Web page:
By Patricia Gallagher Newberry
I will not discuss the mornings I woke in a mild panic over how to keep three children occupied for the next 14 hours.
I will not mention when I started counting the days until the school bell would sound.
I will not, at this juncture, offer my argument for the one-month summer break.
Instead, I will celebrate the good times between the bickering, the snacking, the bickering, the mess-making, the bickering and the noise-making that is summer vacation.
Such as the one day, or maybe it was two, that my two girls played like friends instead of enemy combatants.
"OK, girls?" I asked suspiciously as they lugged a cooler toward the backyard blow-up pool.
"Fine, Mom. We're just having a girls' day," one replied as they both broke into a rendition of "Sisters."
Must have been the sun.
The Stepford children
And then there was the day I didn't offer correction or raise my voice or otherwise play enforcer of rules with their brother. He, in turn, played the role of Stepford Son, even as I dragged him on eight or so errands.
"Mom, I don't like this pizza," he said at one stop. "I love it!"
That would have been one of the days his sisters, otherwise known as The Competition, were at Girl Scout camp.
The girls took their turns as Stepford Daughters, as well.
The youngest perfected a new parting ritual this summer, running off to bike or play with "Love you, Mom" and blown kisses. Once, she pantomimed the message from the pool, for all of Coney Island to enjoy.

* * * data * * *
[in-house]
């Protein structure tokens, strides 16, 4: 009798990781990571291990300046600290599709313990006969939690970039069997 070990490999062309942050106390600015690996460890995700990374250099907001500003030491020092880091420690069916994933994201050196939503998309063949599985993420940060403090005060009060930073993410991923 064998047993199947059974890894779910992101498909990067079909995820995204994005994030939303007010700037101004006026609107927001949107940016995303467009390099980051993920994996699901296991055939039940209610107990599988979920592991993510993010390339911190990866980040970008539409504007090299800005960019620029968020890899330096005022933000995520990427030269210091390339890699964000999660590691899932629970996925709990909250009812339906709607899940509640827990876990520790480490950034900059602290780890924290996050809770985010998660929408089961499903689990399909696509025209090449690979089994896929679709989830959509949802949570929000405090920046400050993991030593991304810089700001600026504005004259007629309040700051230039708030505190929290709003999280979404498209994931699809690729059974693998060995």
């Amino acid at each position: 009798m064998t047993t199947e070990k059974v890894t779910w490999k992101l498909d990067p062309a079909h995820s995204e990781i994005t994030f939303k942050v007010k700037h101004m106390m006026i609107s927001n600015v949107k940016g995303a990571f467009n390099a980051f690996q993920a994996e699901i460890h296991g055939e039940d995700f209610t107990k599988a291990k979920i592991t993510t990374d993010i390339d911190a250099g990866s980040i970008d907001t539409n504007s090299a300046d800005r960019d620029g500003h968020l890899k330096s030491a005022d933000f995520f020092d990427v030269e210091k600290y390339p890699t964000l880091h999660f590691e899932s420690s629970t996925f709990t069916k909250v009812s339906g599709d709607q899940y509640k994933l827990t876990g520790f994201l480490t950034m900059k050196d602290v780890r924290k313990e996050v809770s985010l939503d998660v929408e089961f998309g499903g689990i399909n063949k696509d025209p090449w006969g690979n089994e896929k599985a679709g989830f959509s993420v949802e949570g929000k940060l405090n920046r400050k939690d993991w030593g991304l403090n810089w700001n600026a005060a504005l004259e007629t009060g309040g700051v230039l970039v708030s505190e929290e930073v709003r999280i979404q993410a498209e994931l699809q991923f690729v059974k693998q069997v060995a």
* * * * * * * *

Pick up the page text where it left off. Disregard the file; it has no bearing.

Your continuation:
The older daughter deserves at least three awards for Performances as a Responsible, Contented Pre-Teen - one for helping her mother paint the outdoor furniture and appearing to enjoy it; one for fixing dinner at Fran's Cafe and not slugging her ill-mannered brother; and a third for inviting her mother to share a pair of earrings and a second hole in one ear.
Blot out the bad moments
And there were more moments between the mayhem worth remembering:
A 10-year-old cavorting in a 6-year-old's cheerleading outfit during a round of dress-up.
Trips to the Family Dollar store where 50 cents bought several hours of pleasure.
Bike rides that yielded new pals in the neighborhood.
Rounds of Monopoly. Rounds of Spoons. Rounds of Pictionary.
Trips down Coney's Zoom Flume, again, again and again.
Dancing to some great new birthday CDs after a great family dinner with kids on oddly great behavior.
Marathon Lego and Barbie sessions.
As for the endless hours and days between those golden moments, those are best stored in memory and then erased. Laments of "I'm bored" at 10 a.m.? Delete! Cries of "Mom" followed by long explanations about who wronged who? Bleep! Bedtimes that stretched well into adult evening time? Gone!
In their place, then, stand only the happy times of the summer now ending, including the most cherished:
Three scrubbed and smiling children in school uniforms, laden with heavy backpacks, fading in the rearview mirror as they wave the season (and their mother) farewell.
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